Are alcoholic games prepping our teens for bingeing?

Remember ping pong balls aimed into cups of beer? Losers guzzle. Now eager participants can hook up to Wii and catch a thrill without the buzz. But is this REALLY what 13 year olds should be modeling?

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Let the Frat Games begin!


Frat Party Games is a series of “college style party games for WiiWare.” The first game in the series models Beer Pong, a drinking game involving ping pong balls aimed into cups of beer. Losers guzzle. You get the picture.

Whether we viewed it in Animal House or on MTV’s A shot at Love or on our Nintendo screens, binge drinking is glorified as a rite of passage in American culture. What makes gaming so powerful, however, is the psychological ramifications of participation. Games are, in effect, teaching tools.

The brain is wired with mirror neurons which are responsible for learning new skills by imitation. Monkey see, monkey do. “Learning is helped by active involvement. If you actively involve rather than observe, it is even more effective,” say psychology and child psychiatry professor, Alan Kazdin, of Yale University.

But will the Nintendo game lead to alcoholism or engagement in Beer Pong in the future?

Let’s just say that a brain that is susceptible to being influenced … will be influenced. Scientifically, it’s hard to prove the connection between gaming and behavior because many factors lead to any one decision. Therefore, “Pong Toss” is technically off the hook.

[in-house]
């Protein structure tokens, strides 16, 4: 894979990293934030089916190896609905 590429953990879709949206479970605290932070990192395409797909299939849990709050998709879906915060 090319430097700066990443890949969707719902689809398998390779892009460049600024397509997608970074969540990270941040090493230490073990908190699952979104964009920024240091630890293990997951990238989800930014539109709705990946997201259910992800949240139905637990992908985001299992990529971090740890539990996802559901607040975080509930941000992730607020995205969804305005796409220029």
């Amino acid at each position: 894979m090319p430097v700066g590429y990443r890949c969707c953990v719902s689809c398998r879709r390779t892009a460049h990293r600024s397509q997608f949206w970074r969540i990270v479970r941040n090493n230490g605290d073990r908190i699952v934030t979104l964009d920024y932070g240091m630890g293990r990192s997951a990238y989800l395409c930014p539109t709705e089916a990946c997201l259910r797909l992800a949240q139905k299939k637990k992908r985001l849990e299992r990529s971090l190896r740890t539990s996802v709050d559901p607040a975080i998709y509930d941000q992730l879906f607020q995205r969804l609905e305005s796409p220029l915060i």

But I worry. As a 13 year-old, I would have tried it out and learned both the mechanics and the layout for the game. With a template, who knows what could have happened? I didn’t even thinking about the bowling – like set up until now…10 cups in a pyramid strip. Dang. Now that’s institutionalize binge drinking!

What do you think? Should “Pong Toss” be taken off the market? Are Frat Party Games appropriate for teens younger than 18? How socially responsible and accountable should game producers be?

About the author
Lee Weber is a published author, medical writer, and woman in long-term recovery from addiction. Her latest book, The Definitive Guide to Addiction Interventions is set to reach university bookstores in early 2019.
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